The porcelain sculptures occupied a significant place in the production of the Kornilov brothers’ porcelain factory. Following the Imperial Porcelain Factory in the mid-1840s, the factory's products were replenished with images of genre scenes from the lives of city merchants and artisans.
The enterprise began to produce typical figurines of street vendors and pedlars, craftsmen, famous actors. Popular at that time lithographs of famous artists were the source for the genre miniatures and statuettes. In 1851, the Cabinet of His Imperial Majesty purchased seven "porcelain dolls" for His Highness Prince Saxe-Weimar in the factory shop. Among them was a fish seller. The figure was sculpted after the lithograph by the same name, made by K. Kolman.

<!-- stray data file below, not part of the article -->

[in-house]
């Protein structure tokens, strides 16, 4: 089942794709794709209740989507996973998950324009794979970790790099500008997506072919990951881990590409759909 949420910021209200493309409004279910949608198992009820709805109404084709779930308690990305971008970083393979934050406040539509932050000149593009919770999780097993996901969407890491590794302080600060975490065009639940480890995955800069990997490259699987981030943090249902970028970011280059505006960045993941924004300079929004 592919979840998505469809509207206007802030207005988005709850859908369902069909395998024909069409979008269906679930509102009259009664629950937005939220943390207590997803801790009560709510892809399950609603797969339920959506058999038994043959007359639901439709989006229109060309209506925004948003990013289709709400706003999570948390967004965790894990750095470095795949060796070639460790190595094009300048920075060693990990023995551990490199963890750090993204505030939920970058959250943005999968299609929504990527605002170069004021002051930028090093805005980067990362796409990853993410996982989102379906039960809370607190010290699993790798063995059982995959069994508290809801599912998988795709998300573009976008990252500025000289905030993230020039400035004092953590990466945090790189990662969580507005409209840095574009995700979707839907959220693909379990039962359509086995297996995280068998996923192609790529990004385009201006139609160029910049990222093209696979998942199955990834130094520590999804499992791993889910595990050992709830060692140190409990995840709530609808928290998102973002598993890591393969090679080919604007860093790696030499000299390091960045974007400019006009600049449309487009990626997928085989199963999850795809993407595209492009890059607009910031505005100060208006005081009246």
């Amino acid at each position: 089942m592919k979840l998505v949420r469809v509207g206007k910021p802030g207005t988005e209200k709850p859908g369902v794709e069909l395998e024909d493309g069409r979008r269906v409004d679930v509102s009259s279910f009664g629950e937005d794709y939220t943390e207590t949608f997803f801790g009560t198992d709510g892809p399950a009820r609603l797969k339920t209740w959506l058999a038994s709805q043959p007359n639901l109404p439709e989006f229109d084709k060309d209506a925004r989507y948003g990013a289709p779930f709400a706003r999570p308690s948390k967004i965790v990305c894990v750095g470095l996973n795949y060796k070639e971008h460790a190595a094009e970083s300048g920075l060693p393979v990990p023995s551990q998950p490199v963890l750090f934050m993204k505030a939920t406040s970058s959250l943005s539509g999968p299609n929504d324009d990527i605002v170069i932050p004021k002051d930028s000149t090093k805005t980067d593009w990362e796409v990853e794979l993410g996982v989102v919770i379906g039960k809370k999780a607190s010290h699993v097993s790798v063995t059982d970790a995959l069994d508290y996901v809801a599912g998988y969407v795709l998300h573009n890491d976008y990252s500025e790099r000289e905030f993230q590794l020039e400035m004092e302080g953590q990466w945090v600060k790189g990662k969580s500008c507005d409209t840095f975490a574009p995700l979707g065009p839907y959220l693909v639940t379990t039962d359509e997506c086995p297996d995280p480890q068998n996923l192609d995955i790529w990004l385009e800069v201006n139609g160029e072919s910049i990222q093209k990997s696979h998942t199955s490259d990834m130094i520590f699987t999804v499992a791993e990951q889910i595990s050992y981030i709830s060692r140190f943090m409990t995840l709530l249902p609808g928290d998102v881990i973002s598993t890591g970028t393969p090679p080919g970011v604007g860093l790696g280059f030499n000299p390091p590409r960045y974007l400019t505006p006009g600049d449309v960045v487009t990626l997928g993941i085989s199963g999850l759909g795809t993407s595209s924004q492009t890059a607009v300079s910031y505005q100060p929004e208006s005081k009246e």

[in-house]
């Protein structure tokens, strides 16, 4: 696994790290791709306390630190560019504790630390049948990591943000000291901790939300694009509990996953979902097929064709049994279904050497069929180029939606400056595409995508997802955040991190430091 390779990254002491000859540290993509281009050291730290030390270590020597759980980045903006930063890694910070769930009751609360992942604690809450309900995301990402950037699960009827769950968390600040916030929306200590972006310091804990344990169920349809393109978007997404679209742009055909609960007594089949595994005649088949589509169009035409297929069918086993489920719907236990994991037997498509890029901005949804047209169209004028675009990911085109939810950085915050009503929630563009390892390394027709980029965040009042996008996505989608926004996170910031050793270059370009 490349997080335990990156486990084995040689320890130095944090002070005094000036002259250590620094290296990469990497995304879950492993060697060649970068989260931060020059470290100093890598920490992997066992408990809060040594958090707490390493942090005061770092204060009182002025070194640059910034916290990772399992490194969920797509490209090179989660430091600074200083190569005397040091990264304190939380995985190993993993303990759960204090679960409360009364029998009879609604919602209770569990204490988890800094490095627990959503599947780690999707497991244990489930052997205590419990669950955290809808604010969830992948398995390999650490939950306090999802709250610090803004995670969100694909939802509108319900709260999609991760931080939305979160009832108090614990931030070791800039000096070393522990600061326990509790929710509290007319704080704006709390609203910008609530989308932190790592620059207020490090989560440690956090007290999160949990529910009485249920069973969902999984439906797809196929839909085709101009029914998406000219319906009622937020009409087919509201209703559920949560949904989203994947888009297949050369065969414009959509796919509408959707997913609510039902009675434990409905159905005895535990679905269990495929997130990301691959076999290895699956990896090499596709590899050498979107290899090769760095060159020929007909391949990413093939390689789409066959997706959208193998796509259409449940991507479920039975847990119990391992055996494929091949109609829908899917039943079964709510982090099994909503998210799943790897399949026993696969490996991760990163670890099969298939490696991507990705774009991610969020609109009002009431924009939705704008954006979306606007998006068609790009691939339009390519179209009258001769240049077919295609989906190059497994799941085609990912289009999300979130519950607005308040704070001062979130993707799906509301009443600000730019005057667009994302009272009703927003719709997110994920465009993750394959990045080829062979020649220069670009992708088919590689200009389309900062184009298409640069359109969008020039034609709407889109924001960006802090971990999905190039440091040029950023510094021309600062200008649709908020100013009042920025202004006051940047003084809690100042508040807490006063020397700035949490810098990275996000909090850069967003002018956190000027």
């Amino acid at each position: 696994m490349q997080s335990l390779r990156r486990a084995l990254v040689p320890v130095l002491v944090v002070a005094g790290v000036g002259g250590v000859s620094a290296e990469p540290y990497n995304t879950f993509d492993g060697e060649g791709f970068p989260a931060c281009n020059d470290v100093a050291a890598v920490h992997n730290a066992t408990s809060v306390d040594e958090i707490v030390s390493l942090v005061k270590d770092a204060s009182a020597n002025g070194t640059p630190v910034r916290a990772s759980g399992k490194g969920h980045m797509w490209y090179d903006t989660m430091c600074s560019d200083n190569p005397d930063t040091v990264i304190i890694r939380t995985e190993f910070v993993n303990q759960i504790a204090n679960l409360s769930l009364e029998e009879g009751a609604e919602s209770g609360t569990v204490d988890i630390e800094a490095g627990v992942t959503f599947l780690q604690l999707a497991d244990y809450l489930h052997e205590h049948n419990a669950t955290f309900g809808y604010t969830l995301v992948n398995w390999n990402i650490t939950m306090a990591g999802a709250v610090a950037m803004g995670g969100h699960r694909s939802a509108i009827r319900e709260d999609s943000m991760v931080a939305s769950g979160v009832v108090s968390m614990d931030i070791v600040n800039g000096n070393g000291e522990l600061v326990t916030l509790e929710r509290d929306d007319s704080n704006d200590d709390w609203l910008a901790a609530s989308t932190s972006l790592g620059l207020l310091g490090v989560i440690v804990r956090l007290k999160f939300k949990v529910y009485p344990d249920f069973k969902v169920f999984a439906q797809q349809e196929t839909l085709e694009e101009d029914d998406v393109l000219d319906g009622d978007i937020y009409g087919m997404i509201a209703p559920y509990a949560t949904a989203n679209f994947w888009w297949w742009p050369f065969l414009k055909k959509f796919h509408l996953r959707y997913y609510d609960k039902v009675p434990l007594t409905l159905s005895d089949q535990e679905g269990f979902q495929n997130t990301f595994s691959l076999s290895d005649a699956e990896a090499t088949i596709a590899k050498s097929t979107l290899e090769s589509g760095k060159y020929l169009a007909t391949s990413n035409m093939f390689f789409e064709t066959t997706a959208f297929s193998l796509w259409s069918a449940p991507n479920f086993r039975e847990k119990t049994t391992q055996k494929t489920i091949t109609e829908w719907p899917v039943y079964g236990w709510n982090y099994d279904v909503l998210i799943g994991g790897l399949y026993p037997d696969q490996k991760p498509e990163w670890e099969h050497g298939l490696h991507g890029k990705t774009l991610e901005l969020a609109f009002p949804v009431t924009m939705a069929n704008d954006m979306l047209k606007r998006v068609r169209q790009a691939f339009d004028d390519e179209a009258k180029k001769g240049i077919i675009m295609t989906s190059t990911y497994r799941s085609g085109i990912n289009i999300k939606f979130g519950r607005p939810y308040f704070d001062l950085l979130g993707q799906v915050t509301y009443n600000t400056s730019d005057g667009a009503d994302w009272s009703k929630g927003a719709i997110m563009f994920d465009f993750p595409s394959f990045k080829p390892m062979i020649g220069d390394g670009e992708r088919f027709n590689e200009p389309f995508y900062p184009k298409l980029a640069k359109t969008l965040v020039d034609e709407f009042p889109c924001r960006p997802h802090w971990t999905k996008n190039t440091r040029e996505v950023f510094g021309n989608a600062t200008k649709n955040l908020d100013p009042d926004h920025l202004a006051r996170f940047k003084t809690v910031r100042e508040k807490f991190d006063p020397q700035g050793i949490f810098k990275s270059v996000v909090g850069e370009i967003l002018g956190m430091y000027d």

Karl Kolman (1786-1847) is a watercolour painter, a native of Augsburg, who received an initial art education at the Munich Academy of Arts, and then at the Imperial Academy of Arts in Russia. The artist, possessing the gift of observation, studied the life of Russian people with interest, embodying it in his watercolours and lithographs.